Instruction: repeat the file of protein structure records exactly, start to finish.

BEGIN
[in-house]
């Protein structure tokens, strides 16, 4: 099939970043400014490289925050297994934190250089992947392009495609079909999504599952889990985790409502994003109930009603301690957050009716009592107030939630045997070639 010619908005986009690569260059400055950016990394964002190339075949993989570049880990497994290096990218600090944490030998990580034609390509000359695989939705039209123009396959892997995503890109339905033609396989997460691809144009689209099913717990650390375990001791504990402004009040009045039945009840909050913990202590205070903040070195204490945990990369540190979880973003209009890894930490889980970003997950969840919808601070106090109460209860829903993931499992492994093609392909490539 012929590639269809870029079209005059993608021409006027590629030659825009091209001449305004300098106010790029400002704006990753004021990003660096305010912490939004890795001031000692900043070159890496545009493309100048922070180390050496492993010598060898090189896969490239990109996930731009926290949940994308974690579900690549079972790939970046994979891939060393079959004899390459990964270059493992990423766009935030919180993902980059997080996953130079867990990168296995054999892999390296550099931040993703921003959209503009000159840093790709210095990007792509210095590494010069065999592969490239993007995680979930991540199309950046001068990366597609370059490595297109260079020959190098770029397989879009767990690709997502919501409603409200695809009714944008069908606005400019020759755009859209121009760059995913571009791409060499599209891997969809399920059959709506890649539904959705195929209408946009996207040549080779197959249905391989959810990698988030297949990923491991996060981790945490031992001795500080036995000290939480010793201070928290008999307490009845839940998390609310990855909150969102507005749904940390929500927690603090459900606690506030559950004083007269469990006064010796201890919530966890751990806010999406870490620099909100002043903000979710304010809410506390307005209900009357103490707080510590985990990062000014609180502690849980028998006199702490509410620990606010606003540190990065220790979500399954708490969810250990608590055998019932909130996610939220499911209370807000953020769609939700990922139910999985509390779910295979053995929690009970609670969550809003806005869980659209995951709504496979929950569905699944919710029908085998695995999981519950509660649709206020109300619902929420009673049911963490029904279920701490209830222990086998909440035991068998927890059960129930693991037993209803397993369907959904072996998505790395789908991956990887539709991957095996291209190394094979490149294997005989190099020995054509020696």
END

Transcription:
[in-house]
């Protein structure tokens, strides 16, 4: 099939970043400014490289925050297994934190250089992947392009495609079909999504599952889990985790409502994003109930009603301690957050009716009592107030939630045997070639 010619908005986009690569260059400055950016990394964002190339075949993989570049880990497994290096990218600090944490030998990580034609390509000359695989939705039209123009396959892997995503890109339905033609396989997460691809144009689209099913717990650390375990001791504990402004009040009045039945009840909050913990202590205070903040070195204490945990990369540190979880973003209009890894930490889980970003997950969840919808601070106090109460209860829903993931499992492994093609392909490539 012929590639269809870029079209005059993608021409006027590629030659825009091209001449305004300098106010790029400002704006990753004021990003660096305010912490939004890795001031000692900043070159890496545009493309100048922070180390050496492993010598060898090189896969490239990109996930731009926290949940994308974690579900690549079972790939970046994979891939060393079959004899390459990964270059493992990423766009935030919180993902980059997080996953130079867990990168296995054999892999390296550099931040993703921003959209503009000159840093790709210095990007792509210095590494010069065999592969490239993007995680979930991540199309950046001068990366597609370059490595297109260079020959190098770029397989879009767990690709997502919501409603409200695809009714944008069908606005400019020759755009859209121009760059995913571009791409060499599209891997969809399920059959709506890649539904959705195929209408946009996207040549080779197959249905391989959810990698988030297949990923491991996060981790945490031992001795500080036995000290939480010793201070928290008999307490009845839940998390609310990855909150969102507005749904940390929500927690603090459900606690506030559950004083007269469990006064010796201890919530966890751990806010999406870490620099909100002043903000979710304010809410506390307005209900009357103490707080510590985990990062000014609180502690849980028998006199702490509410620990606010606003540190990065220790979500399954708490969810250990608590055998019932909130996610939220499911209370807000953020769609939700990922139910999985509390779910295979053995929690009970609670969550809003806005869980659209995951709504496979929950569905699944919710029908085998695995999981519950509660649709206020109300619902929420009673049911963490029904279920701490209830222990086998909440035991068998927890059960129930693991037993209803397993369907959904072996998505790395789908991956990887539709991957095996291209190394094979490149294997005989190099020995054509020696």